You are hereInstruments / LLR (Lunar Laser Ranging) ~ Study of the lunar interior ~

LLR (Lunar Laser Ranging) ~ Study of the lunar interior ~

Exploring the lunar interior by rotation and tides

 LLR (Lunar Laser Ranging) is a technique which measures distance between the lunar surface and Earth surface, by using high power ground laser which is bounced off with retroreflectors on the lunar surface which were installed by Apollo mission of U.S.A. and Luna mission of former USSR.

 The moon always faces its one side toward the Earth (this face called ‘near-side’) because of the synchronous rotation between rotation and orbit motion. When the Moon was formed, it must have rotated much faster than now. The rotation rate must have become much slower through exchange of angular momentum between the Earth and the Moon. The LLR data had revealed that the current Moon has slightly advanced spin phase compared to the ‘Cassini state’, in which the orbit normal, rotational axis, and the ecliptic normal become coplanar. It might be because the energy is lost due not only to the tide of viscoelastic mantle but also to the friction between the mantle and the fluid core. New retroreflectors on the moon will be beneficial to determine more accurate rotational changes for better understanding of the lunar interior structure.

 The distance between the lunar surface and the Earth surface by LLR contains both rotational changes and lunar solid tides. Tides of the Earth’s ocean are caused by the tidal force from the Moon. The same thing occurs on the lunar solid surface; the lunar shape is slightly modified to a shape like a rugby ball due to the tidal force from the Earth. As is described above, because the near-side of the Moon faces toward the Earth direction, the main component of the tides is fixed offset. However, if we look at the Earth from the lunar surface, the position of the Earth changes periodically with amplitude of about 10 degrees. Accordingly, the displacement of the lunar surface also changes periodically. The amount of this displacement depends on how soft the lunar interior is. This explains why the lunar interior can be studied through the lunar tides.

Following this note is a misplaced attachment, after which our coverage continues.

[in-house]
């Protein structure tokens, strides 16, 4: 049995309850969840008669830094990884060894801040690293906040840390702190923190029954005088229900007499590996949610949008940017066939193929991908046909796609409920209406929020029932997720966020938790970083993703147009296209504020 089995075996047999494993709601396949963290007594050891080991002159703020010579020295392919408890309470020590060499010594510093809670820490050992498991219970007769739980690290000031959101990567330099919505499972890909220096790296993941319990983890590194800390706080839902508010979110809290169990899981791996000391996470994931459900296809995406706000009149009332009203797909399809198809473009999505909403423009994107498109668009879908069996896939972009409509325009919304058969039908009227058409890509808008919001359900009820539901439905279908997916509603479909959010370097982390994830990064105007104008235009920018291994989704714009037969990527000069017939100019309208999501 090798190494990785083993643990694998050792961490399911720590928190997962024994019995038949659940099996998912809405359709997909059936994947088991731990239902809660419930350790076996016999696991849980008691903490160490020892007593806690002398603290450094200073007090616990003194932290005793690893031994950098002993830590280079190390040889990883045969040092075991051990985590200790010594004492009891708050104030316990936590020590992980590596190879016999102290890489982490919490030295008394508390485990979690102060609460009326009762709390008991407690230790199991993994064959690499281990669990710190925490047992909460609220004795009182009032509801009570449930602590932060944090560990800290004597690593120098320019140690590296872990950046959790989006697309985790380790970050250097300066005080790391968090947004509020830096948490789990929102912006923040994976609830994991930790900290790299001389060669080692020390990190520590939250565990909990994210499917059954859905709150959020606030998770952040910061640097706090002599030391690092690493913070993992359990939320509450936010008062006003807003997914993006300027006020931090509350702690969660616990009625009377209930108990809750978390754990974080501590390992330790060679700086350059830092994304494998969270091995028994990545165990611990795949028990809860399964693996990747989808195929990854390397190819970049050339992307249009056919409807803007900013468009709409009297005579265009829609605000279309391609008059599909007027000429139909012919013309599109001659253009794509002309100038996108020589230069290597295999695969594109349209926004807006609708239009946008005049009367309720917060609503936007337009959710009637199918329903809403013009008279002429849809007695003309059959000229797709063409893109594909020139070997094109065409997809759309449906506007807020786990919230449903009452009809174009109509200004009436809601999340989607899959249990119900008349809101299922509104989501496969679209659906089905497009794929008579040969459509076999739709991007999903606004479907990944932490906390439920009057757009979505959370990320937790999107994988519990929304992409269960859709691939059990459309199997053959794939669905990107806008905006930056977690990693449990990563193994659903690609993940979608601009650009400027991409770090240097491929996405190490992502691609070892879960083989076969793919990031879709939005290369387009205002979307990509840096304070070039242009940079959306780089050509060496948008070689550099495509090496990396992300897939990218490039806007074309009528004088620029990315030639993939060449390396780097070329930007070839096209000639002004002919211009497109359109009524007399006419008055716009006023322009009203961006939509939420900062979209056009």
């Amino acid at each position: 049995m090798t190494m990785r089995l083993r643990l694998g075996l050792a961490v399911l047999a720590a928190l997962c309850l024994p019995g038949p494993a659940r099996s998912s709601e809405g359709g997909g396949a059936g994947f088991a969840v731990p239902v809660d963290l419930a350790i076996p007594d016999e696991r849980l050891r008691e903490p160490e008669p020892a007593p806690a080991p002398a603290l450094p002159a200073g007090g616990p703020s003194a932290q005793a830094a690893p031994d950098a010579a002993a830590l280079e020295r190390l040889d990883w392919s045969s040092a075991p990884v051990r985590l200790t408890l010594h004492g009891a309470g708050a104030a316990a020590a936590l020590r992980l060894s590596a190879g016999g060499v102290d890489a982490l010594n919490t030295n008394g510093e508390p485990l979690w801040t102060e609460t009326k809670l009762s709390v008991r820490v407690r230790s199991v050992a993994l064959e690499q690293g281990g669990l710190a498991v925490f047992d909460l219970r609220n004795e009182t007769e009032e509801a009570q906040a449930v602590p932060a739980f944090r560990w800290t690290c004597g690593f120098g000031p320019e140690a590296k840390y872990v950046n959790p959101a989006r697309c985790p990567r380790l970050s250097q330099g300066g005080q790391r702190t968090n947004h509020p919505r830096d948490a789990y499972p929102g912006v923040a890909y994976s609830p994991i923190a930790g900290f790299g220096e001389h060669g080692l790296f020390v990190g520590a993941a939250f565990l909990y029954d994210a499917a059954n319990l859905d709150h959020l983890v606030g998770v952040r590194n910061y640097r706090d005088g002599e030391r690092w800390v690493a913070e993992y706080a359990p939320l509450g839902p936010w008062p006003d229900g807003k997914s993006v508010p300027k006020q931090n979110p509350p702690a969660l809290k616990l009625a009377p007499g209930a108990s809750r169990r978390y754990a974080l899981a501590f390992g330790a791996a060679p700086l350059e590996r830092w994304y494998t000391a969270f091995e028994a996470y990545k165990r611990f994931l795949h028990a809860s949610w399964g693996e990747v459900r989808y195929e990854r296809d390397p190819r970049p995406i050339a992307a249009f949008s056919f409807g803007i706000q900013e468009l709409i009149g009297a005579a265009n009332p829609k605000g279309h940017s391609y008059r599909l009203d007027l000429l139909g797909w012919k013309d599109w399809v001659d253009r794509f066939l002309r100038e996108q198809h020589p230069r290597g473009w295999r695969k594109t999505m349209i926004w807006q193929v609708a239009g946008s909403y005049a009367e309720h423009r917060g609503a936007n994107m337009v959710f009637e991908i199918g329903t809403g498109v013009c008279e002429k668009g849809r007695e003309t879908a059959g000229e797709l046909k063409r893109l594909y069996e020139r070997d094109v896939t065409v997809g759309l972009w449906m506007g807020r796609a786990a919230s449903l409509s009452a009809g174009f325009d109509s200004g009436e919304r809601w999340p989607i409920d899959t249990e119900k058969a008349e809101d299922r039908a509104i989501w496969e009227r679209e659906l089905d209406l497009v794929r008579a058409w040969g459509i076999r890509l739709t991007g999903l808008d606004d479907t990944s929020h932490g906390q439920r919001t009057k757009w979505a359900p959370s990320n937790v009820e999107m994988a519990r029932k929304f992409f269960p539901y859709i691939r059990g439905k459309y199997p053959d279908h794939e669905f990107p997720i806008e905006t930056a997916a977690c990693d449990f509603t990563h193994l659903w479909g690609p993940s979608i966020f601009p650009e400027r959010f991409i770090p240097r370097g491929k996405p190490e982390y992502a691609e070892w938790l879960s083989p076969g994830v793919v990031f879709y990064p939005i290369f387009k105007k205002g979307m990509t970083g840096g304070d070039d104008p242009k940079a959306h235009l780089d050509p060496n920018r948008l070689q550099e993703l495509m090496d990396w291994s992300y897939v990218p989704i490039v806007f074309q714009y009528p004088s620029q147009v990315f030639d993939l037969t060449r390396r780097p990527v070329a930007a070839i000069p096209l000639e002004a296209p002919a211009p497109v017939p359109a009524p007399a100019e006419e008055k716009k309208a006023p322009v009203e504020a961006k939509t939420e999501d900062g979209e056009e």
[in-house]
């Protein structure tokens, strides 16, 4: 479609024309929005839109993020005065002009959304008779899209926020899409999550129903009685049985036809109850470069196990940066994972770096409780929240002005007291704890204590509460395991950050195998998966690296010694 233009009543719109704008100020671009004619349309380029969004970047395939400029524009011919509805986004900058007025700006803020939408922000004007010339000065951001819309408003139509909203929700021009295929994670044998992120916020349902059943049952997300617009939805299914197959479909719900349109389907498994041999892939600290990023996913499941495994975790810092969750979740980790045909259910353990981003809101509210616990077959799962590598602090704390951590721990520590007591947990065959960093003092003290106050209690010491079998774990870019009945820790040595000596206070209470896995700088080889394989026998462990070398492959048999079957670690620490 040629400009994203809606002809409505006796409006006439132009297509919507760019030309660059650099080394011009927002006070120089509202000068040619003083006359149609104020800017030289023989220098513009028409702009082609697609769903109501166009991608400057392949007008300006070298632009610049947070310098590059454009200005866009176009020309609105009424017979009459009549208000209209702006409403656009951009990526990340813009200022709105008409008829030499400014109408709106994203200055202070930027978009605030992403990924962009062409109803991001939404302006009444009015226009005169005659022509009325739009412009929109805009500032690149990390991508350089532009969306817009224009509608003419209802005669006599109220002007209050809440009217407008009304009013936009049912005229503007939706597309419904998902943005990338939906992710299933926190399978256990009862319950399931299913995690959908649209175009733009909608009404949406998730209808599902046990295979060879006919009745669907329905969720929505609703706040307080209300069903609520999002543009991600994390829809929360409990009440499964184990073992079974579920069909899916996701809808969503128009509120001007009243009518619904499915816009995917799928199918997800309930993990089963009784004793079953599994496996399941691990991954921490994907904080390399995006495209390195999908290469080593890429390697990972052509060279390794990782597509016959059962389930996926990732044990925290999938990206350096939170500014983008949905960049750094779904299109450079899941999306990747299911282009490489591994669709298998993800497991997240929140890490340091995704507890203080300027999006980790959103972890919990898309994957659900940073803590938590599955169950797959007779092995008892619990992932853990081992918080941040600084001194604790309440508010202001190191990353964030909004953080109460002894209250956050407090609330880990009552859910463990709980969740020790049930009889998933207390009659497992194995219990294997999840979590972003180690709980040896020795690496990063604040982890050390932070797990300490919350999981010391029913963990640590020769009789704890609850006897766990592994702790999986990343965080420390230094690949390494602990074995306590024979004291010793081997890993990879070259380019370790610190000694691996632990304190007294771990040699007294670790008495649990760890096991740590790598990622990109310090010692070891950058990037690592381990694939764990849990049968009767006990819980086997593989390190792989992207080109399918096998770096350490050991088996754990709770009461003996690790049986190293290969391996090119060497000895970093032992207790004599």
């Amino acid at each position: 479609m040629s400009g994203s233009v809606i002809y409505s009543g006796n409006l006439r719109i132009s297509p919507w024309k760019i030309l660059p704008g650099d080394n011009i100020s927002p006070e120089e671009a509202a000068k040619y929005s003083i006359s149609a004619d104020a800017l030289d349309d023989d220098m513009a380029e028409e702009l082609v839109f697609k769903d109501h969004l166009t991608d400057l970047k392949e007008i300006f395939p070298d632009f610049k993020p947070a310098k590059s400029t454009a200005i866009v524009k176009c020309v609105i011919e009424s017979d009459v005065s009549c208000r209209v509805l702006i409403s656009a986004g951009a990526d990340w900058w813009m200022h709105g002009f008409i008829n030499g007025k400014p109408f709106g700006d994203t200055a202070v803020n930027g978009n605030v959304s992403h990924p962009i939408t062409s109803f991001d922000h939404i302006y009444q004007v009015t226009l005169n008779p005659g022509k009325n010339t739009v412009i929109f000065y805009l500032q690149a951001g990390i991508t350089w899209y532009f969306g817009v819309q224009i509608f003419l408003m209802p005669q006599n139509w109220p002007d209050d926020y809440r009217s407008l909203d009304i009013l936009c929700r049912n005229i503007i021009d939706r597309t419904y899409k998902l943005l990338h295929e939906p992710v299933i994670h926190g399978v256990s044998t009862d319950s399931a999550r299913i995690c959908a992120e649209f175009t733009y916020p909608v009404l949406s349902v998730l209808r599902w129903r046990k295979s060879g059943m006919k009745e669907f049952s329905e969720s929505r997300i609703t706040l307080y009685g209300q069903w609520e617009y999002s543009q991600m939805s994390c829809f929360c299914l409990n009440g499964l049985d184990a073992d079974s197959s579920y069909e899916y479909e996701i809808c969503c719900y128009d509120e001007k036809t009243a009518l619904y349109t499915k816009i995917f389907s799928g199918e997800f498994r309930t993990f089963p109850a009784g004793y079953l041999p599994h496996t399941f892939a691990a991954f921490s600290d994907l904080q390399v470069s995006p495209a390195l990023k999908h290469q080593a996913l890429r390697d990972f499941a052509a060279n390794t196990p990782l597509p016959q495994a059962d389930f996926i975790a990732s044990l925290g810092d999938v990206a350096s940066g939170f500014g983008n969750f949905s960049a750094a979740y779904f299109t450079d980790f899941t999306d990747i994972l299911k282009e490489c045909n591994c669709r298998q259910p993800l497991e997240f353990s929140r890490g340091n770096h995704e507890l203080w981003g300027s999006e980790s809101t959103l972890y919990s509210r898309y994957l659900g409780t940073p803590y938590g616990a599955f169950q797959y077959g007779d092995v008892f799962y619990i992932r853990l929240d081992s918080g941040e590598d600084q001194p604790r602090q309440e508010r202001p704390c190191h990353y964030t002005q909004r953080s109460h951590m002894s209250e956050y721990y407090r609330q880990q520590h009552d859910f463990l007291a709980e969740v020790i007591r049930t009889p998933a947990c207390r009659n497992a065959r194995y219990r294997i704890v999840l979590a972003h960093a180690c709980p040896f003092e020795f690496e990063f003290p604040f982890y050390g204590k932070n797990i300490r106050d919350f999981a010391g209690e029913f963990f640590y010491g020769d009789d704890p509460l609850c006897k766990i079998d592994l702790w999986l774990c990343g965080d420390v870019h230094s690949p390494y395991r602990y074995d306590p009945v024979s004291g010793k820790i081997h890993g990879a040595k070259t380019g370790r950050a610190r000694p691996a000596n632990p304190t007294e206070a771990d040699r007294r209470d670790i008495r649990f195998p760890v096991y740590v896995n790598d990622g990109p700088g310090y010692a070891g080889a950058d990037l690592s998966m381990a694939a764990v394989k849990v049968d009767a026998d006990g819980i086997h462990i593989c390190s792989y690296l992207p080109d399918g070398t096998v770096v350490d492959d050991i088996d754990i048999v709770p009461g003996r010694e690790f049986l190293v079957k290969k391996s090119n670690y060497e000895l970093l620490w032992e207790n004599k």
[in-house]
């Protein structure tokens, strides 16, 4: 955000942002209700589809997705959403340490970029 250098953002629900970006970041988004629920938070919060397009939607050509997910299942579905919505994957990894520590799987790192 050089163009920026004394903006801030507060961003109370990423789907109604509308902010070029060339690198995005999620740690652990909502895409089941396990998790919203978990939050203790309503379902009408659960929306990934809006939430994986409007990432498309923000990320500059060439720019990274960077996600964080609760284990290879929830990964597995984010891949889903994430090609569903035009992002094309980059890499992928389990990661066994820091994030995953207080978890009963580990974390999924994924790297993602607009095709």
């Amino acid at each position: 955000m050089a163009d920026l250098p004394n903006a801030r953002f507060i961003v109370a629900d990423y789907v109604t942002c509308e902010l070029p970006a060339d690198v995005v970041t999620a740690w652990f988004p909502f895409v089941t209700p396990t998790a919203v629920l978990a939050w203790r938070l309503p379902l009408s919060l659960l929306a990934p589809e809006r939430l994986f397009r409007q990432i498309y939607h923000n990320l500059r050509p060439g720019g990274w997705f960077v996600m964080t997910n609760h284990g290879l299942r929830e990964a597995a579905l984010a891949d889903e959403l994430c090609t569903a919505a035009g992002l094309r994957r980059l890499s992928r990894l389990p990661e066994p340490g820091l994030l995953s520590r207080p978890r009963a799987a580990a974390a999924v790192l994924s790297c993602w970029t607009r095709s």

New retroreflectors on the Moon !

 The 80 % of total range data come from the Apollo 15 retroreflector because it is three times as large as others. We are aiming to put a new high-accuracy retroreflector to a distant place from the Apollo 15 site (more than 2000 km) on the Moon.

 The Apollo retroreflectors contain 100 or 300 of corner cube prisms with 3.8cm diameter aperture. It is a good design in terms of survival of large day-night temperature differences, however, because of the libration, the width of the return pulse becomes longer which causes less accurate ranging than a few cm. Therefore, we are developing a single large-aperture retroreflector in collaboration with National Institute of Information and Communications Technology (NICT), Hitotsubashi University and other researchers in Japan, aiming to be one of the payloads of the SELENE-2. Also, we are working under a collaboration agreement between University of Maryland (UMD), U.S.A., and Istituto Natzionale di Fisica Nucleare, Laboratori Nazionali di Frascati (INFN-LNF), Italy.

 Other new retroreflectors from other countries’ landers will form stronger LLR network on the lunar surface.

Domestic ground station

 In Japan, Japan Aerospace Exploration Agency (JAXA), NICT, and Hydrographic and Oceanographic Department of Japan Coast Guard (JCG) have ground laser stations for satellite laser ranging (SLR). However no SLR stations in Japan can range the Moon due to the less laser power and small telescope aperture size. We would like to develop a domestic telescope for LLR whose diameter is 1.5 m-class.